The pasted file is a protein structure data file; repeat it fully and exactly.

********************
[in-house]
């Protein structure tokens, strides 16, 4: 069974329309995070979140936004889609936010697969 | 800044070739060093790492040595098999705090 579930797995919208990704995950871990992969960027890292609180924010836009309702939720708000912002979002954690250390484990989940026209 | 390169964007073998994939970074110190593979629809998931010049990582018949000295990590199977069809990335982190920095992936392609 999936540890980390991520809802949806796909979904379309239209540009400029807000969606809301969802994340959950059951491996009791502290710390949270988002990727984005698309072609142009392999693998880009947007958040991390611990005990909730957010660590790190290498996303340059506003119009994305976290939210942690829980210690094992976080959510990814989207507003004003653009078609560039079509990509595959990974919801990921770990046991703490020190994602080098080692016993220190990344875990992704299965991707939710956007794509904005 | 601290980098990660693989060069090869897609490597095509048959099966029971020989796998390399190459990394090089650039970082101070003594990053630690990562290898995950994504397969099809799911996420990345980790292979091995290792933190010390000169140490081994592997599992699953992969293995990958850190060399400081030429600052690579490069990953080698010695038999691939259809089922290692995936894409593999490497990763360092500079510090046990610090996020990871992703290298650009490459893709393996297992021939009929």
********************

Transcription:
[in-house]
């Protein structure tokens, strides 16, 4: 069974329309995070979140936004889609936010697969 | 800044070739060093790492040595098999705090 579930797995919208990704995950871990992969960027890292609180924010836009309702939720708000912002979002954690250390484990989940026209 | 390169964007073998994939970074110190593979629809998931010049990582018949000295990590199977069809990335982190920095992936392609 999936540890980390991520809802949806796909979904379309239209540009400029807000969606809301969802994340959950059951491996009791502290710390949270988002990727984005698309072609142009392999693998880009947007958040991390611990005990909730957010660590790190290498996303340059506003119009994305976290939210942690829980210690094992976080959510990814989207507003004003653009078609560039079509990509595959990974919801990921770990046991703490020190994602080098080692016993220190990344875990992704299965991707939710956007794509904005 | 601290980098990660693989060069090869897609490597095509048959099966029971020989796998390399190459990394090089650039970082101070003594990053630690990562290898995950994504397969099809799911996420990345980790292979091995290792933190010390000169140490081994592997599992699953992969293995990958850190060399400081030429600052690579490069990953080698010695038999691939259809089922290692995936894409593999490497990763360092500079510090046990610090996020990871992703290298650009490459893709393996297992021939009929």